Engaging smaller corporations is critical to building a Sustainable Supply Chain and meeting INDC targets
Driven by consumer and investor expectations, large organisations have adopted sustainable practices. However, smaller companies at times tend to sacrifice sustainable practices in interest of operational and financial goals. Therefore, it is important for larger buying organisations to take ownership of their entire supply chain, and drive adoption of sustainable practices by their extended supply chain. Here are some steps that buying organisations can take in order to drive sustainable practices in their respective supply chains:
- Align corporate sustainability and strategic sourcing goals: As more and more organisations adopt strategic sourcing to drive value in their supply chains, they should keep their corporate sustainability objectives in mind while creating sourcing strategies. This will help them leverage their supply chain and choose suppliers that can help reduce environmental footprint. For example, going for a mix of renewable energy along with conventional energy while planning power sourcing strategy, and setting targets to gradually increase the renewable component as it becomes more affordable.
- Assess sustainability performance of suppliers periodically: A comprehensive sustainability assessment of suppliers, especially the critical ones, is necessary for any organisation. This not only pushes the suppliers to measure and report their sustainability performance, but also helps the buying organisation to identify gaps in its supply chain which can lead to sustainability risks. For example, sustainability assessments might reveal that indicate some suppliers use cheap but inefficient manufacturing processes in order to control costs, or that a supplier dumps hazardous waste inappropriately thereby putting employees and communities at risk.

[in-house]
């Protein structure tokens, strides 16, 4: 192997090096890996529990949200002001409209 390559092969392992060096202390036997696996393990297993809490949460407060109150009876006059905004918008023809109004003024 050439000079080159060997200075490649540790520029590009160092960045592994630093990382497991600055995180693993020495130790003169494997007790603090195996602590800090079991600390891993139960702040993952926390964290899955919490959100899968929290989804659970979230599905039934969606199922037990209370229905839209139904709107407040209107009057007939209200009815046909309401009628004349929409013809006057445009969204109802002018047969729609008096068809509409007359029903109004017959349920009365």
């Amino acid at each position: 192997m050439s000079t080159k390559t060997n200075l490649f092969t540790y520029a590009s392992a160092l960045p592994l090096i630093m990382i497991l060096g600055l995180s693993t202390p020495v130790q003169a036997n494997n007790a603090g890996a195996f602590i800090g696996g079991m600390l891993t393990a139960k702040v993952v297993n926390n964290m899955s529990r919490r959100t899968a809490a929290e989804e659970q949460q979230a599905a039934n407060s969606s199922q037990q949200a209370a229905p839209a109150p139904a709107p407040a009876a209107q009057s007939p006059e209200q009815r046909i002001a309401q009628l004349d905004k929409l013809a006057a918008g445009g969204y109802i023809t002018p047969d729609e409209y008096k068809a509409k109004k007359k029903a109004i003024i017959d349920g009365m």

- Drive supplier engagement to build a sustainable supply chain: Buying organisations should also try to improve the sustainability performance of its suppliers, and hence its supply chain. It can be done in several ways such as setting targets or benchmarks for performance on specific indicators; sharing category specific best practices with smaller suppliers; and even by rewarding suppliers with good practices, so as to motivate other suppliers.
As buying organisations pass on sustainability best practices down their supply chains, more and more corporations will be mandated or motivated to adopt sustainable business practices. We believe this will provide the much-needed multiplier effect for countries and businesses worldwide to achieve emission control targets agreed upon at the Paris summit.
Pure Research Private Limited, a procurement intelligence firm, helps buying organizations build sustainable supply chains by understanding the sustainability performance of their suppliers, and recommending corrective action based on category specific best practices.